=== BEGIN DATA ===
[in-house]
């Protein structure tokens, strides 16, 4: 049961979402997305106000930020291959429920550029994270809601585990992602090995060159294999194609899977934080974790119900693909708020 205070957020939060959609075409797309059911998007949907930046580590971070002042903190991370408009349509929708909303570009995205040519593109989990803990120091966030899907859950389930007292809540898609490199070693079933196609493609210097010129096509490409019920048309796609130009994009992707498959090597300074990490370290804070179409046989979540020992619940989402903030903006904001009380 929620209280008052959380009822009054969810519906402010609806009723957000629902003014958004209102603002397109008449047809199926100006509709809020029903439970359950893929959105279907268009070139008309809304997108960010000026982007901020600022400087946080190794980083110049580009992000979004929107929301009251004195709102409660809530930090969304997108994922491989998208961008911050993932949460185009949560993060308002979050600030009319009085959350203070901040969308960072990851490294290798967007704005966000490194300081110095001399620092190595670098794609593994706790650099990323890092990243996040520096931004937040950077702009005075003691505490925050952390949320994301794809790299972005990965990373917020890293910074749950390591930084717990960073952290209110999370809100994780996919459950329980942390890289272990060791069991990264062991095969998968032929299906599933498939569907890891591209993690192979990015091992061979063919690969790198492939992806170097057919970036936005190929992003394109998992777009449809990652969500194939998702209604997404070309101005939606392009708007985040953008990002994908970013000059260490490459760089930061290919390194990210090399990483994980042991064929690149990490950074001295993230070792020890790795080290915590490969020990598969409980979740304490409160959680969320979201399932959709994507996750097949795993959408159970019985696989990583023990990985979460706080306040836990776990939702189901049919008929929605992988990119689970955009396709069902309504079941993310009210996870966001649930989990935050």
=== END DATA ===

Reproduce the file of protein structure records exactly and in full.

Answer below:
[in-house]
């Protein structure tokens, strides 16, 4: 049961979402997305106000930020291959429920550029994270809601585990992602090995060159294999194609899977934080974790119900693909708020 205070957020939060959609075409797309059911998007949907930046580590971070002042903190991370408009349509929708909303570009995205040519593109989990803990120091966030899907859950389930007292809540898609490199070693079933196609493609210097010129096509490409019920048309796609130009994009992707498959090597300074990490370290804070179409046989979540020992619940989402903030903006904001009380 929620209280008052959380009822009054969810519906402010609806009723957000629902003014958004209102603002397109008449047809199926100006509709809020029903439970359950893929959105279907268009070139008309809304997108960010000026982007901020600022400087946080190794980083110049580009992000979004929107929301009251004195709102409660809530930090969304997108994922491989998208961008911050993932949460185009949560993060308002979050600030009319009085959350203070901040969308960072990851490294290798967007704005966000490194300081110095001399620092190595670098794609593994706790650099990323890092990243996040520096931004937040950077702009005075003691505490925050952390949320994301794809790299972005990965990373917020890293910074749950390591930084717990960073952290209110999370809100994780996919459950329980942390890289272990060791069991990264062991095969998968032929299906599933498939569907890891591209993690192979990015091992061979063919690969790198492939992806170097057919970036936005190929992003394109998992777009449809990652969500194939998702209604997404070309101005939606392009708007985040953008990002994908970013000059260490490459760089930061290919390194990210090399990483994980042991064929690149990490950074001295993230070792020890790795080290915590490969020990598969409980979740304490409160959680969320979201399932959709994507996750097949795993959408159970019985696989990583023990990985979460706080306040836990776990939702189901049919008929929605992988990119689970955009396709069902309504079941993310009210996870966001649930989990935050």